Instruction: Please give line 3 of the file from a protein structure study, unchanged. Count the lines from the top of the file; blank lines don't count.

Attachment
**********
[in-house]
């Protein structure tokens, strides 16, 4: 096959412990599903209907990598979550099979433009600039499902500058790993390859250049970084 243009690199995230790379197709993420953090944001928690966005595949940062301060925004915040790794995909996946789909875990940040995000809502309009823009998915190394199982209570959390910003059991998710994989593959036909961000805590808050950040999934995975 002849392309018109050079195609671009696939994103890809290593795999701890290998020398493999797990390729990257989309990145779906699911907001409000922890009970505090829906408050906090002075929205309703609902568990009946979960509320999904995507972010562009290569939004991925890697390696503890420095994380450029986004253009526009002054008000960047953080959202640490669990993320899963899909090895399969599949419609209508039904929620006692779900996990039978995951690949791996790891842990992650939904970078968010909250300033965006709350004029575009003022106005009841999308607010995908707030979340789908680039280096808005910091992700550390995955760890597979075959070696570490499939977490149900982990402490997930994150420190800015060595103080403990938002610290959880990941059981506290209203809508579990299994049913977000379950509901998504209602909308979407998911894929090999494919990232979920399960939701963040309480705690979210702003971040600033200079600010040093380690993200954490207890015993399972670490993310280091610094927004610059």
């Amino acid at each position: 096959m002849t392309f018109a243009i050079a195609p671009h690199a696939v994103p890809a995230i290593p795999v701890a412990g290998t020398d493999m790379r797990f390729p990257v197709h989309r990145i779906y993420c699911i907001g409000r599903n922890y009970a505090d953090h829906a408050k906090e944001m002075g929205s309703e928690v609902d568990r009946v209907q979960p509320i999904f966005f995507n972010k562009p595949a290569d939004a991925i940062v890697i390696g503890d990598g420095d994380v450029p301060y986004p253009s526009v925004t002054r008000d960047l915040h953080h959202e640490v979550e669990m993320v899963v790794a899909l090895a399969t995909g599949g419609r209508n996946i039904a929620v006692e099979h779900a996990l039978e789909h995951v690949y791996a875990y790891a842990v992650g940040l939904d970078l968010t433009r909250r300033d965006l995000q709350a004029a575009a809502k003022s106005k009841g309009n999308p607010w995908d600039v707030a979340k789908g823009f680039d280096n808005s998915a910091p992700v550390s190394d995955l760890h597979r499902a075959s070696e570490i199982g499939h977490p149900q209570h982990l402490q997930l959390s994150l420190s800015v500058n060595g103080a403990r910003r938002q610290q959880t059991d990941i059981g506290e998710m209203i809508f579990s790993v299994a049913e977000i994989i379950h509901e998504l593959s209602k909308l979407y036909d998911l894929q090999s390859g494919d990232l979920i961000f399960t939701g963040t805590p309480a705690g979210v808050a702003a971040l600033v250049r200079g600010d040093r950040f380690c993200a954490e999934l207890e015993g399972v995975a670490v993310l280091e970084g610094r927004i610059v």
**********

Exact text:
């Amino acid at each position: 096959m002849t392309f018109a243009i050079a195609p671009h690199a696939v994103p890809a995230i290593p795999v701890a412990g290998t020398d493999m790379r797990f390729p990257v197709h989309r990145i779906y993420c699911i907001g409000r599903n922890y009970a505090d953090h829906a408050k906090e944001m002075g929205s309703e928690v609902d568990r009946v209907q979960p509320i999904f966005f995507n972010k562009p595949a290569d939004a991925i940062v890697i390696g503890d990598g420095d994380v450029p301060y986004p253009s526009v925004t002054r008000d960047l915040h953080h959202e640490v979550e669990m993320v899963v790794a899909l090895a399969t995909g599949g419609r209508n996946i039904a929620v006692e099979h779900a996990l039978e789909h995951v690949y791996a875990y790891a842990v992650g940040l939904d970078l968010t433009r909250r300033d965006l995000q709350a004029a575009a809502k003022s106005k009841g309009n999308p607010w995908d600039v707030a979340k789908g823009f680039d280096n808005s998915a910091p992700v550390s190394d995955l760890h597979r499902a075959s070696e570490i199982g499939h977490p149900q209570h982990l402490q997930l959390s994150l420190s800015v500058n060595g103080a403990r910003r938002q610290q959880t059991d990941i059981g506290e998710m209203i809508f579990s790993v299994a049913e977000i994989i379950h509901e998504l593959s209602k909308l979407y036909d998911l894929q090999s390859g494919d990232l979920i961000f399960t939701g963040t805590p309480a705690g979210v808050a702003a971040l600033v250049r200079g600010d040093r950040f380690c993200a954490e999934l207890e015993g399972v995975a670490v993310l280091e970084g610094r927004i610059v």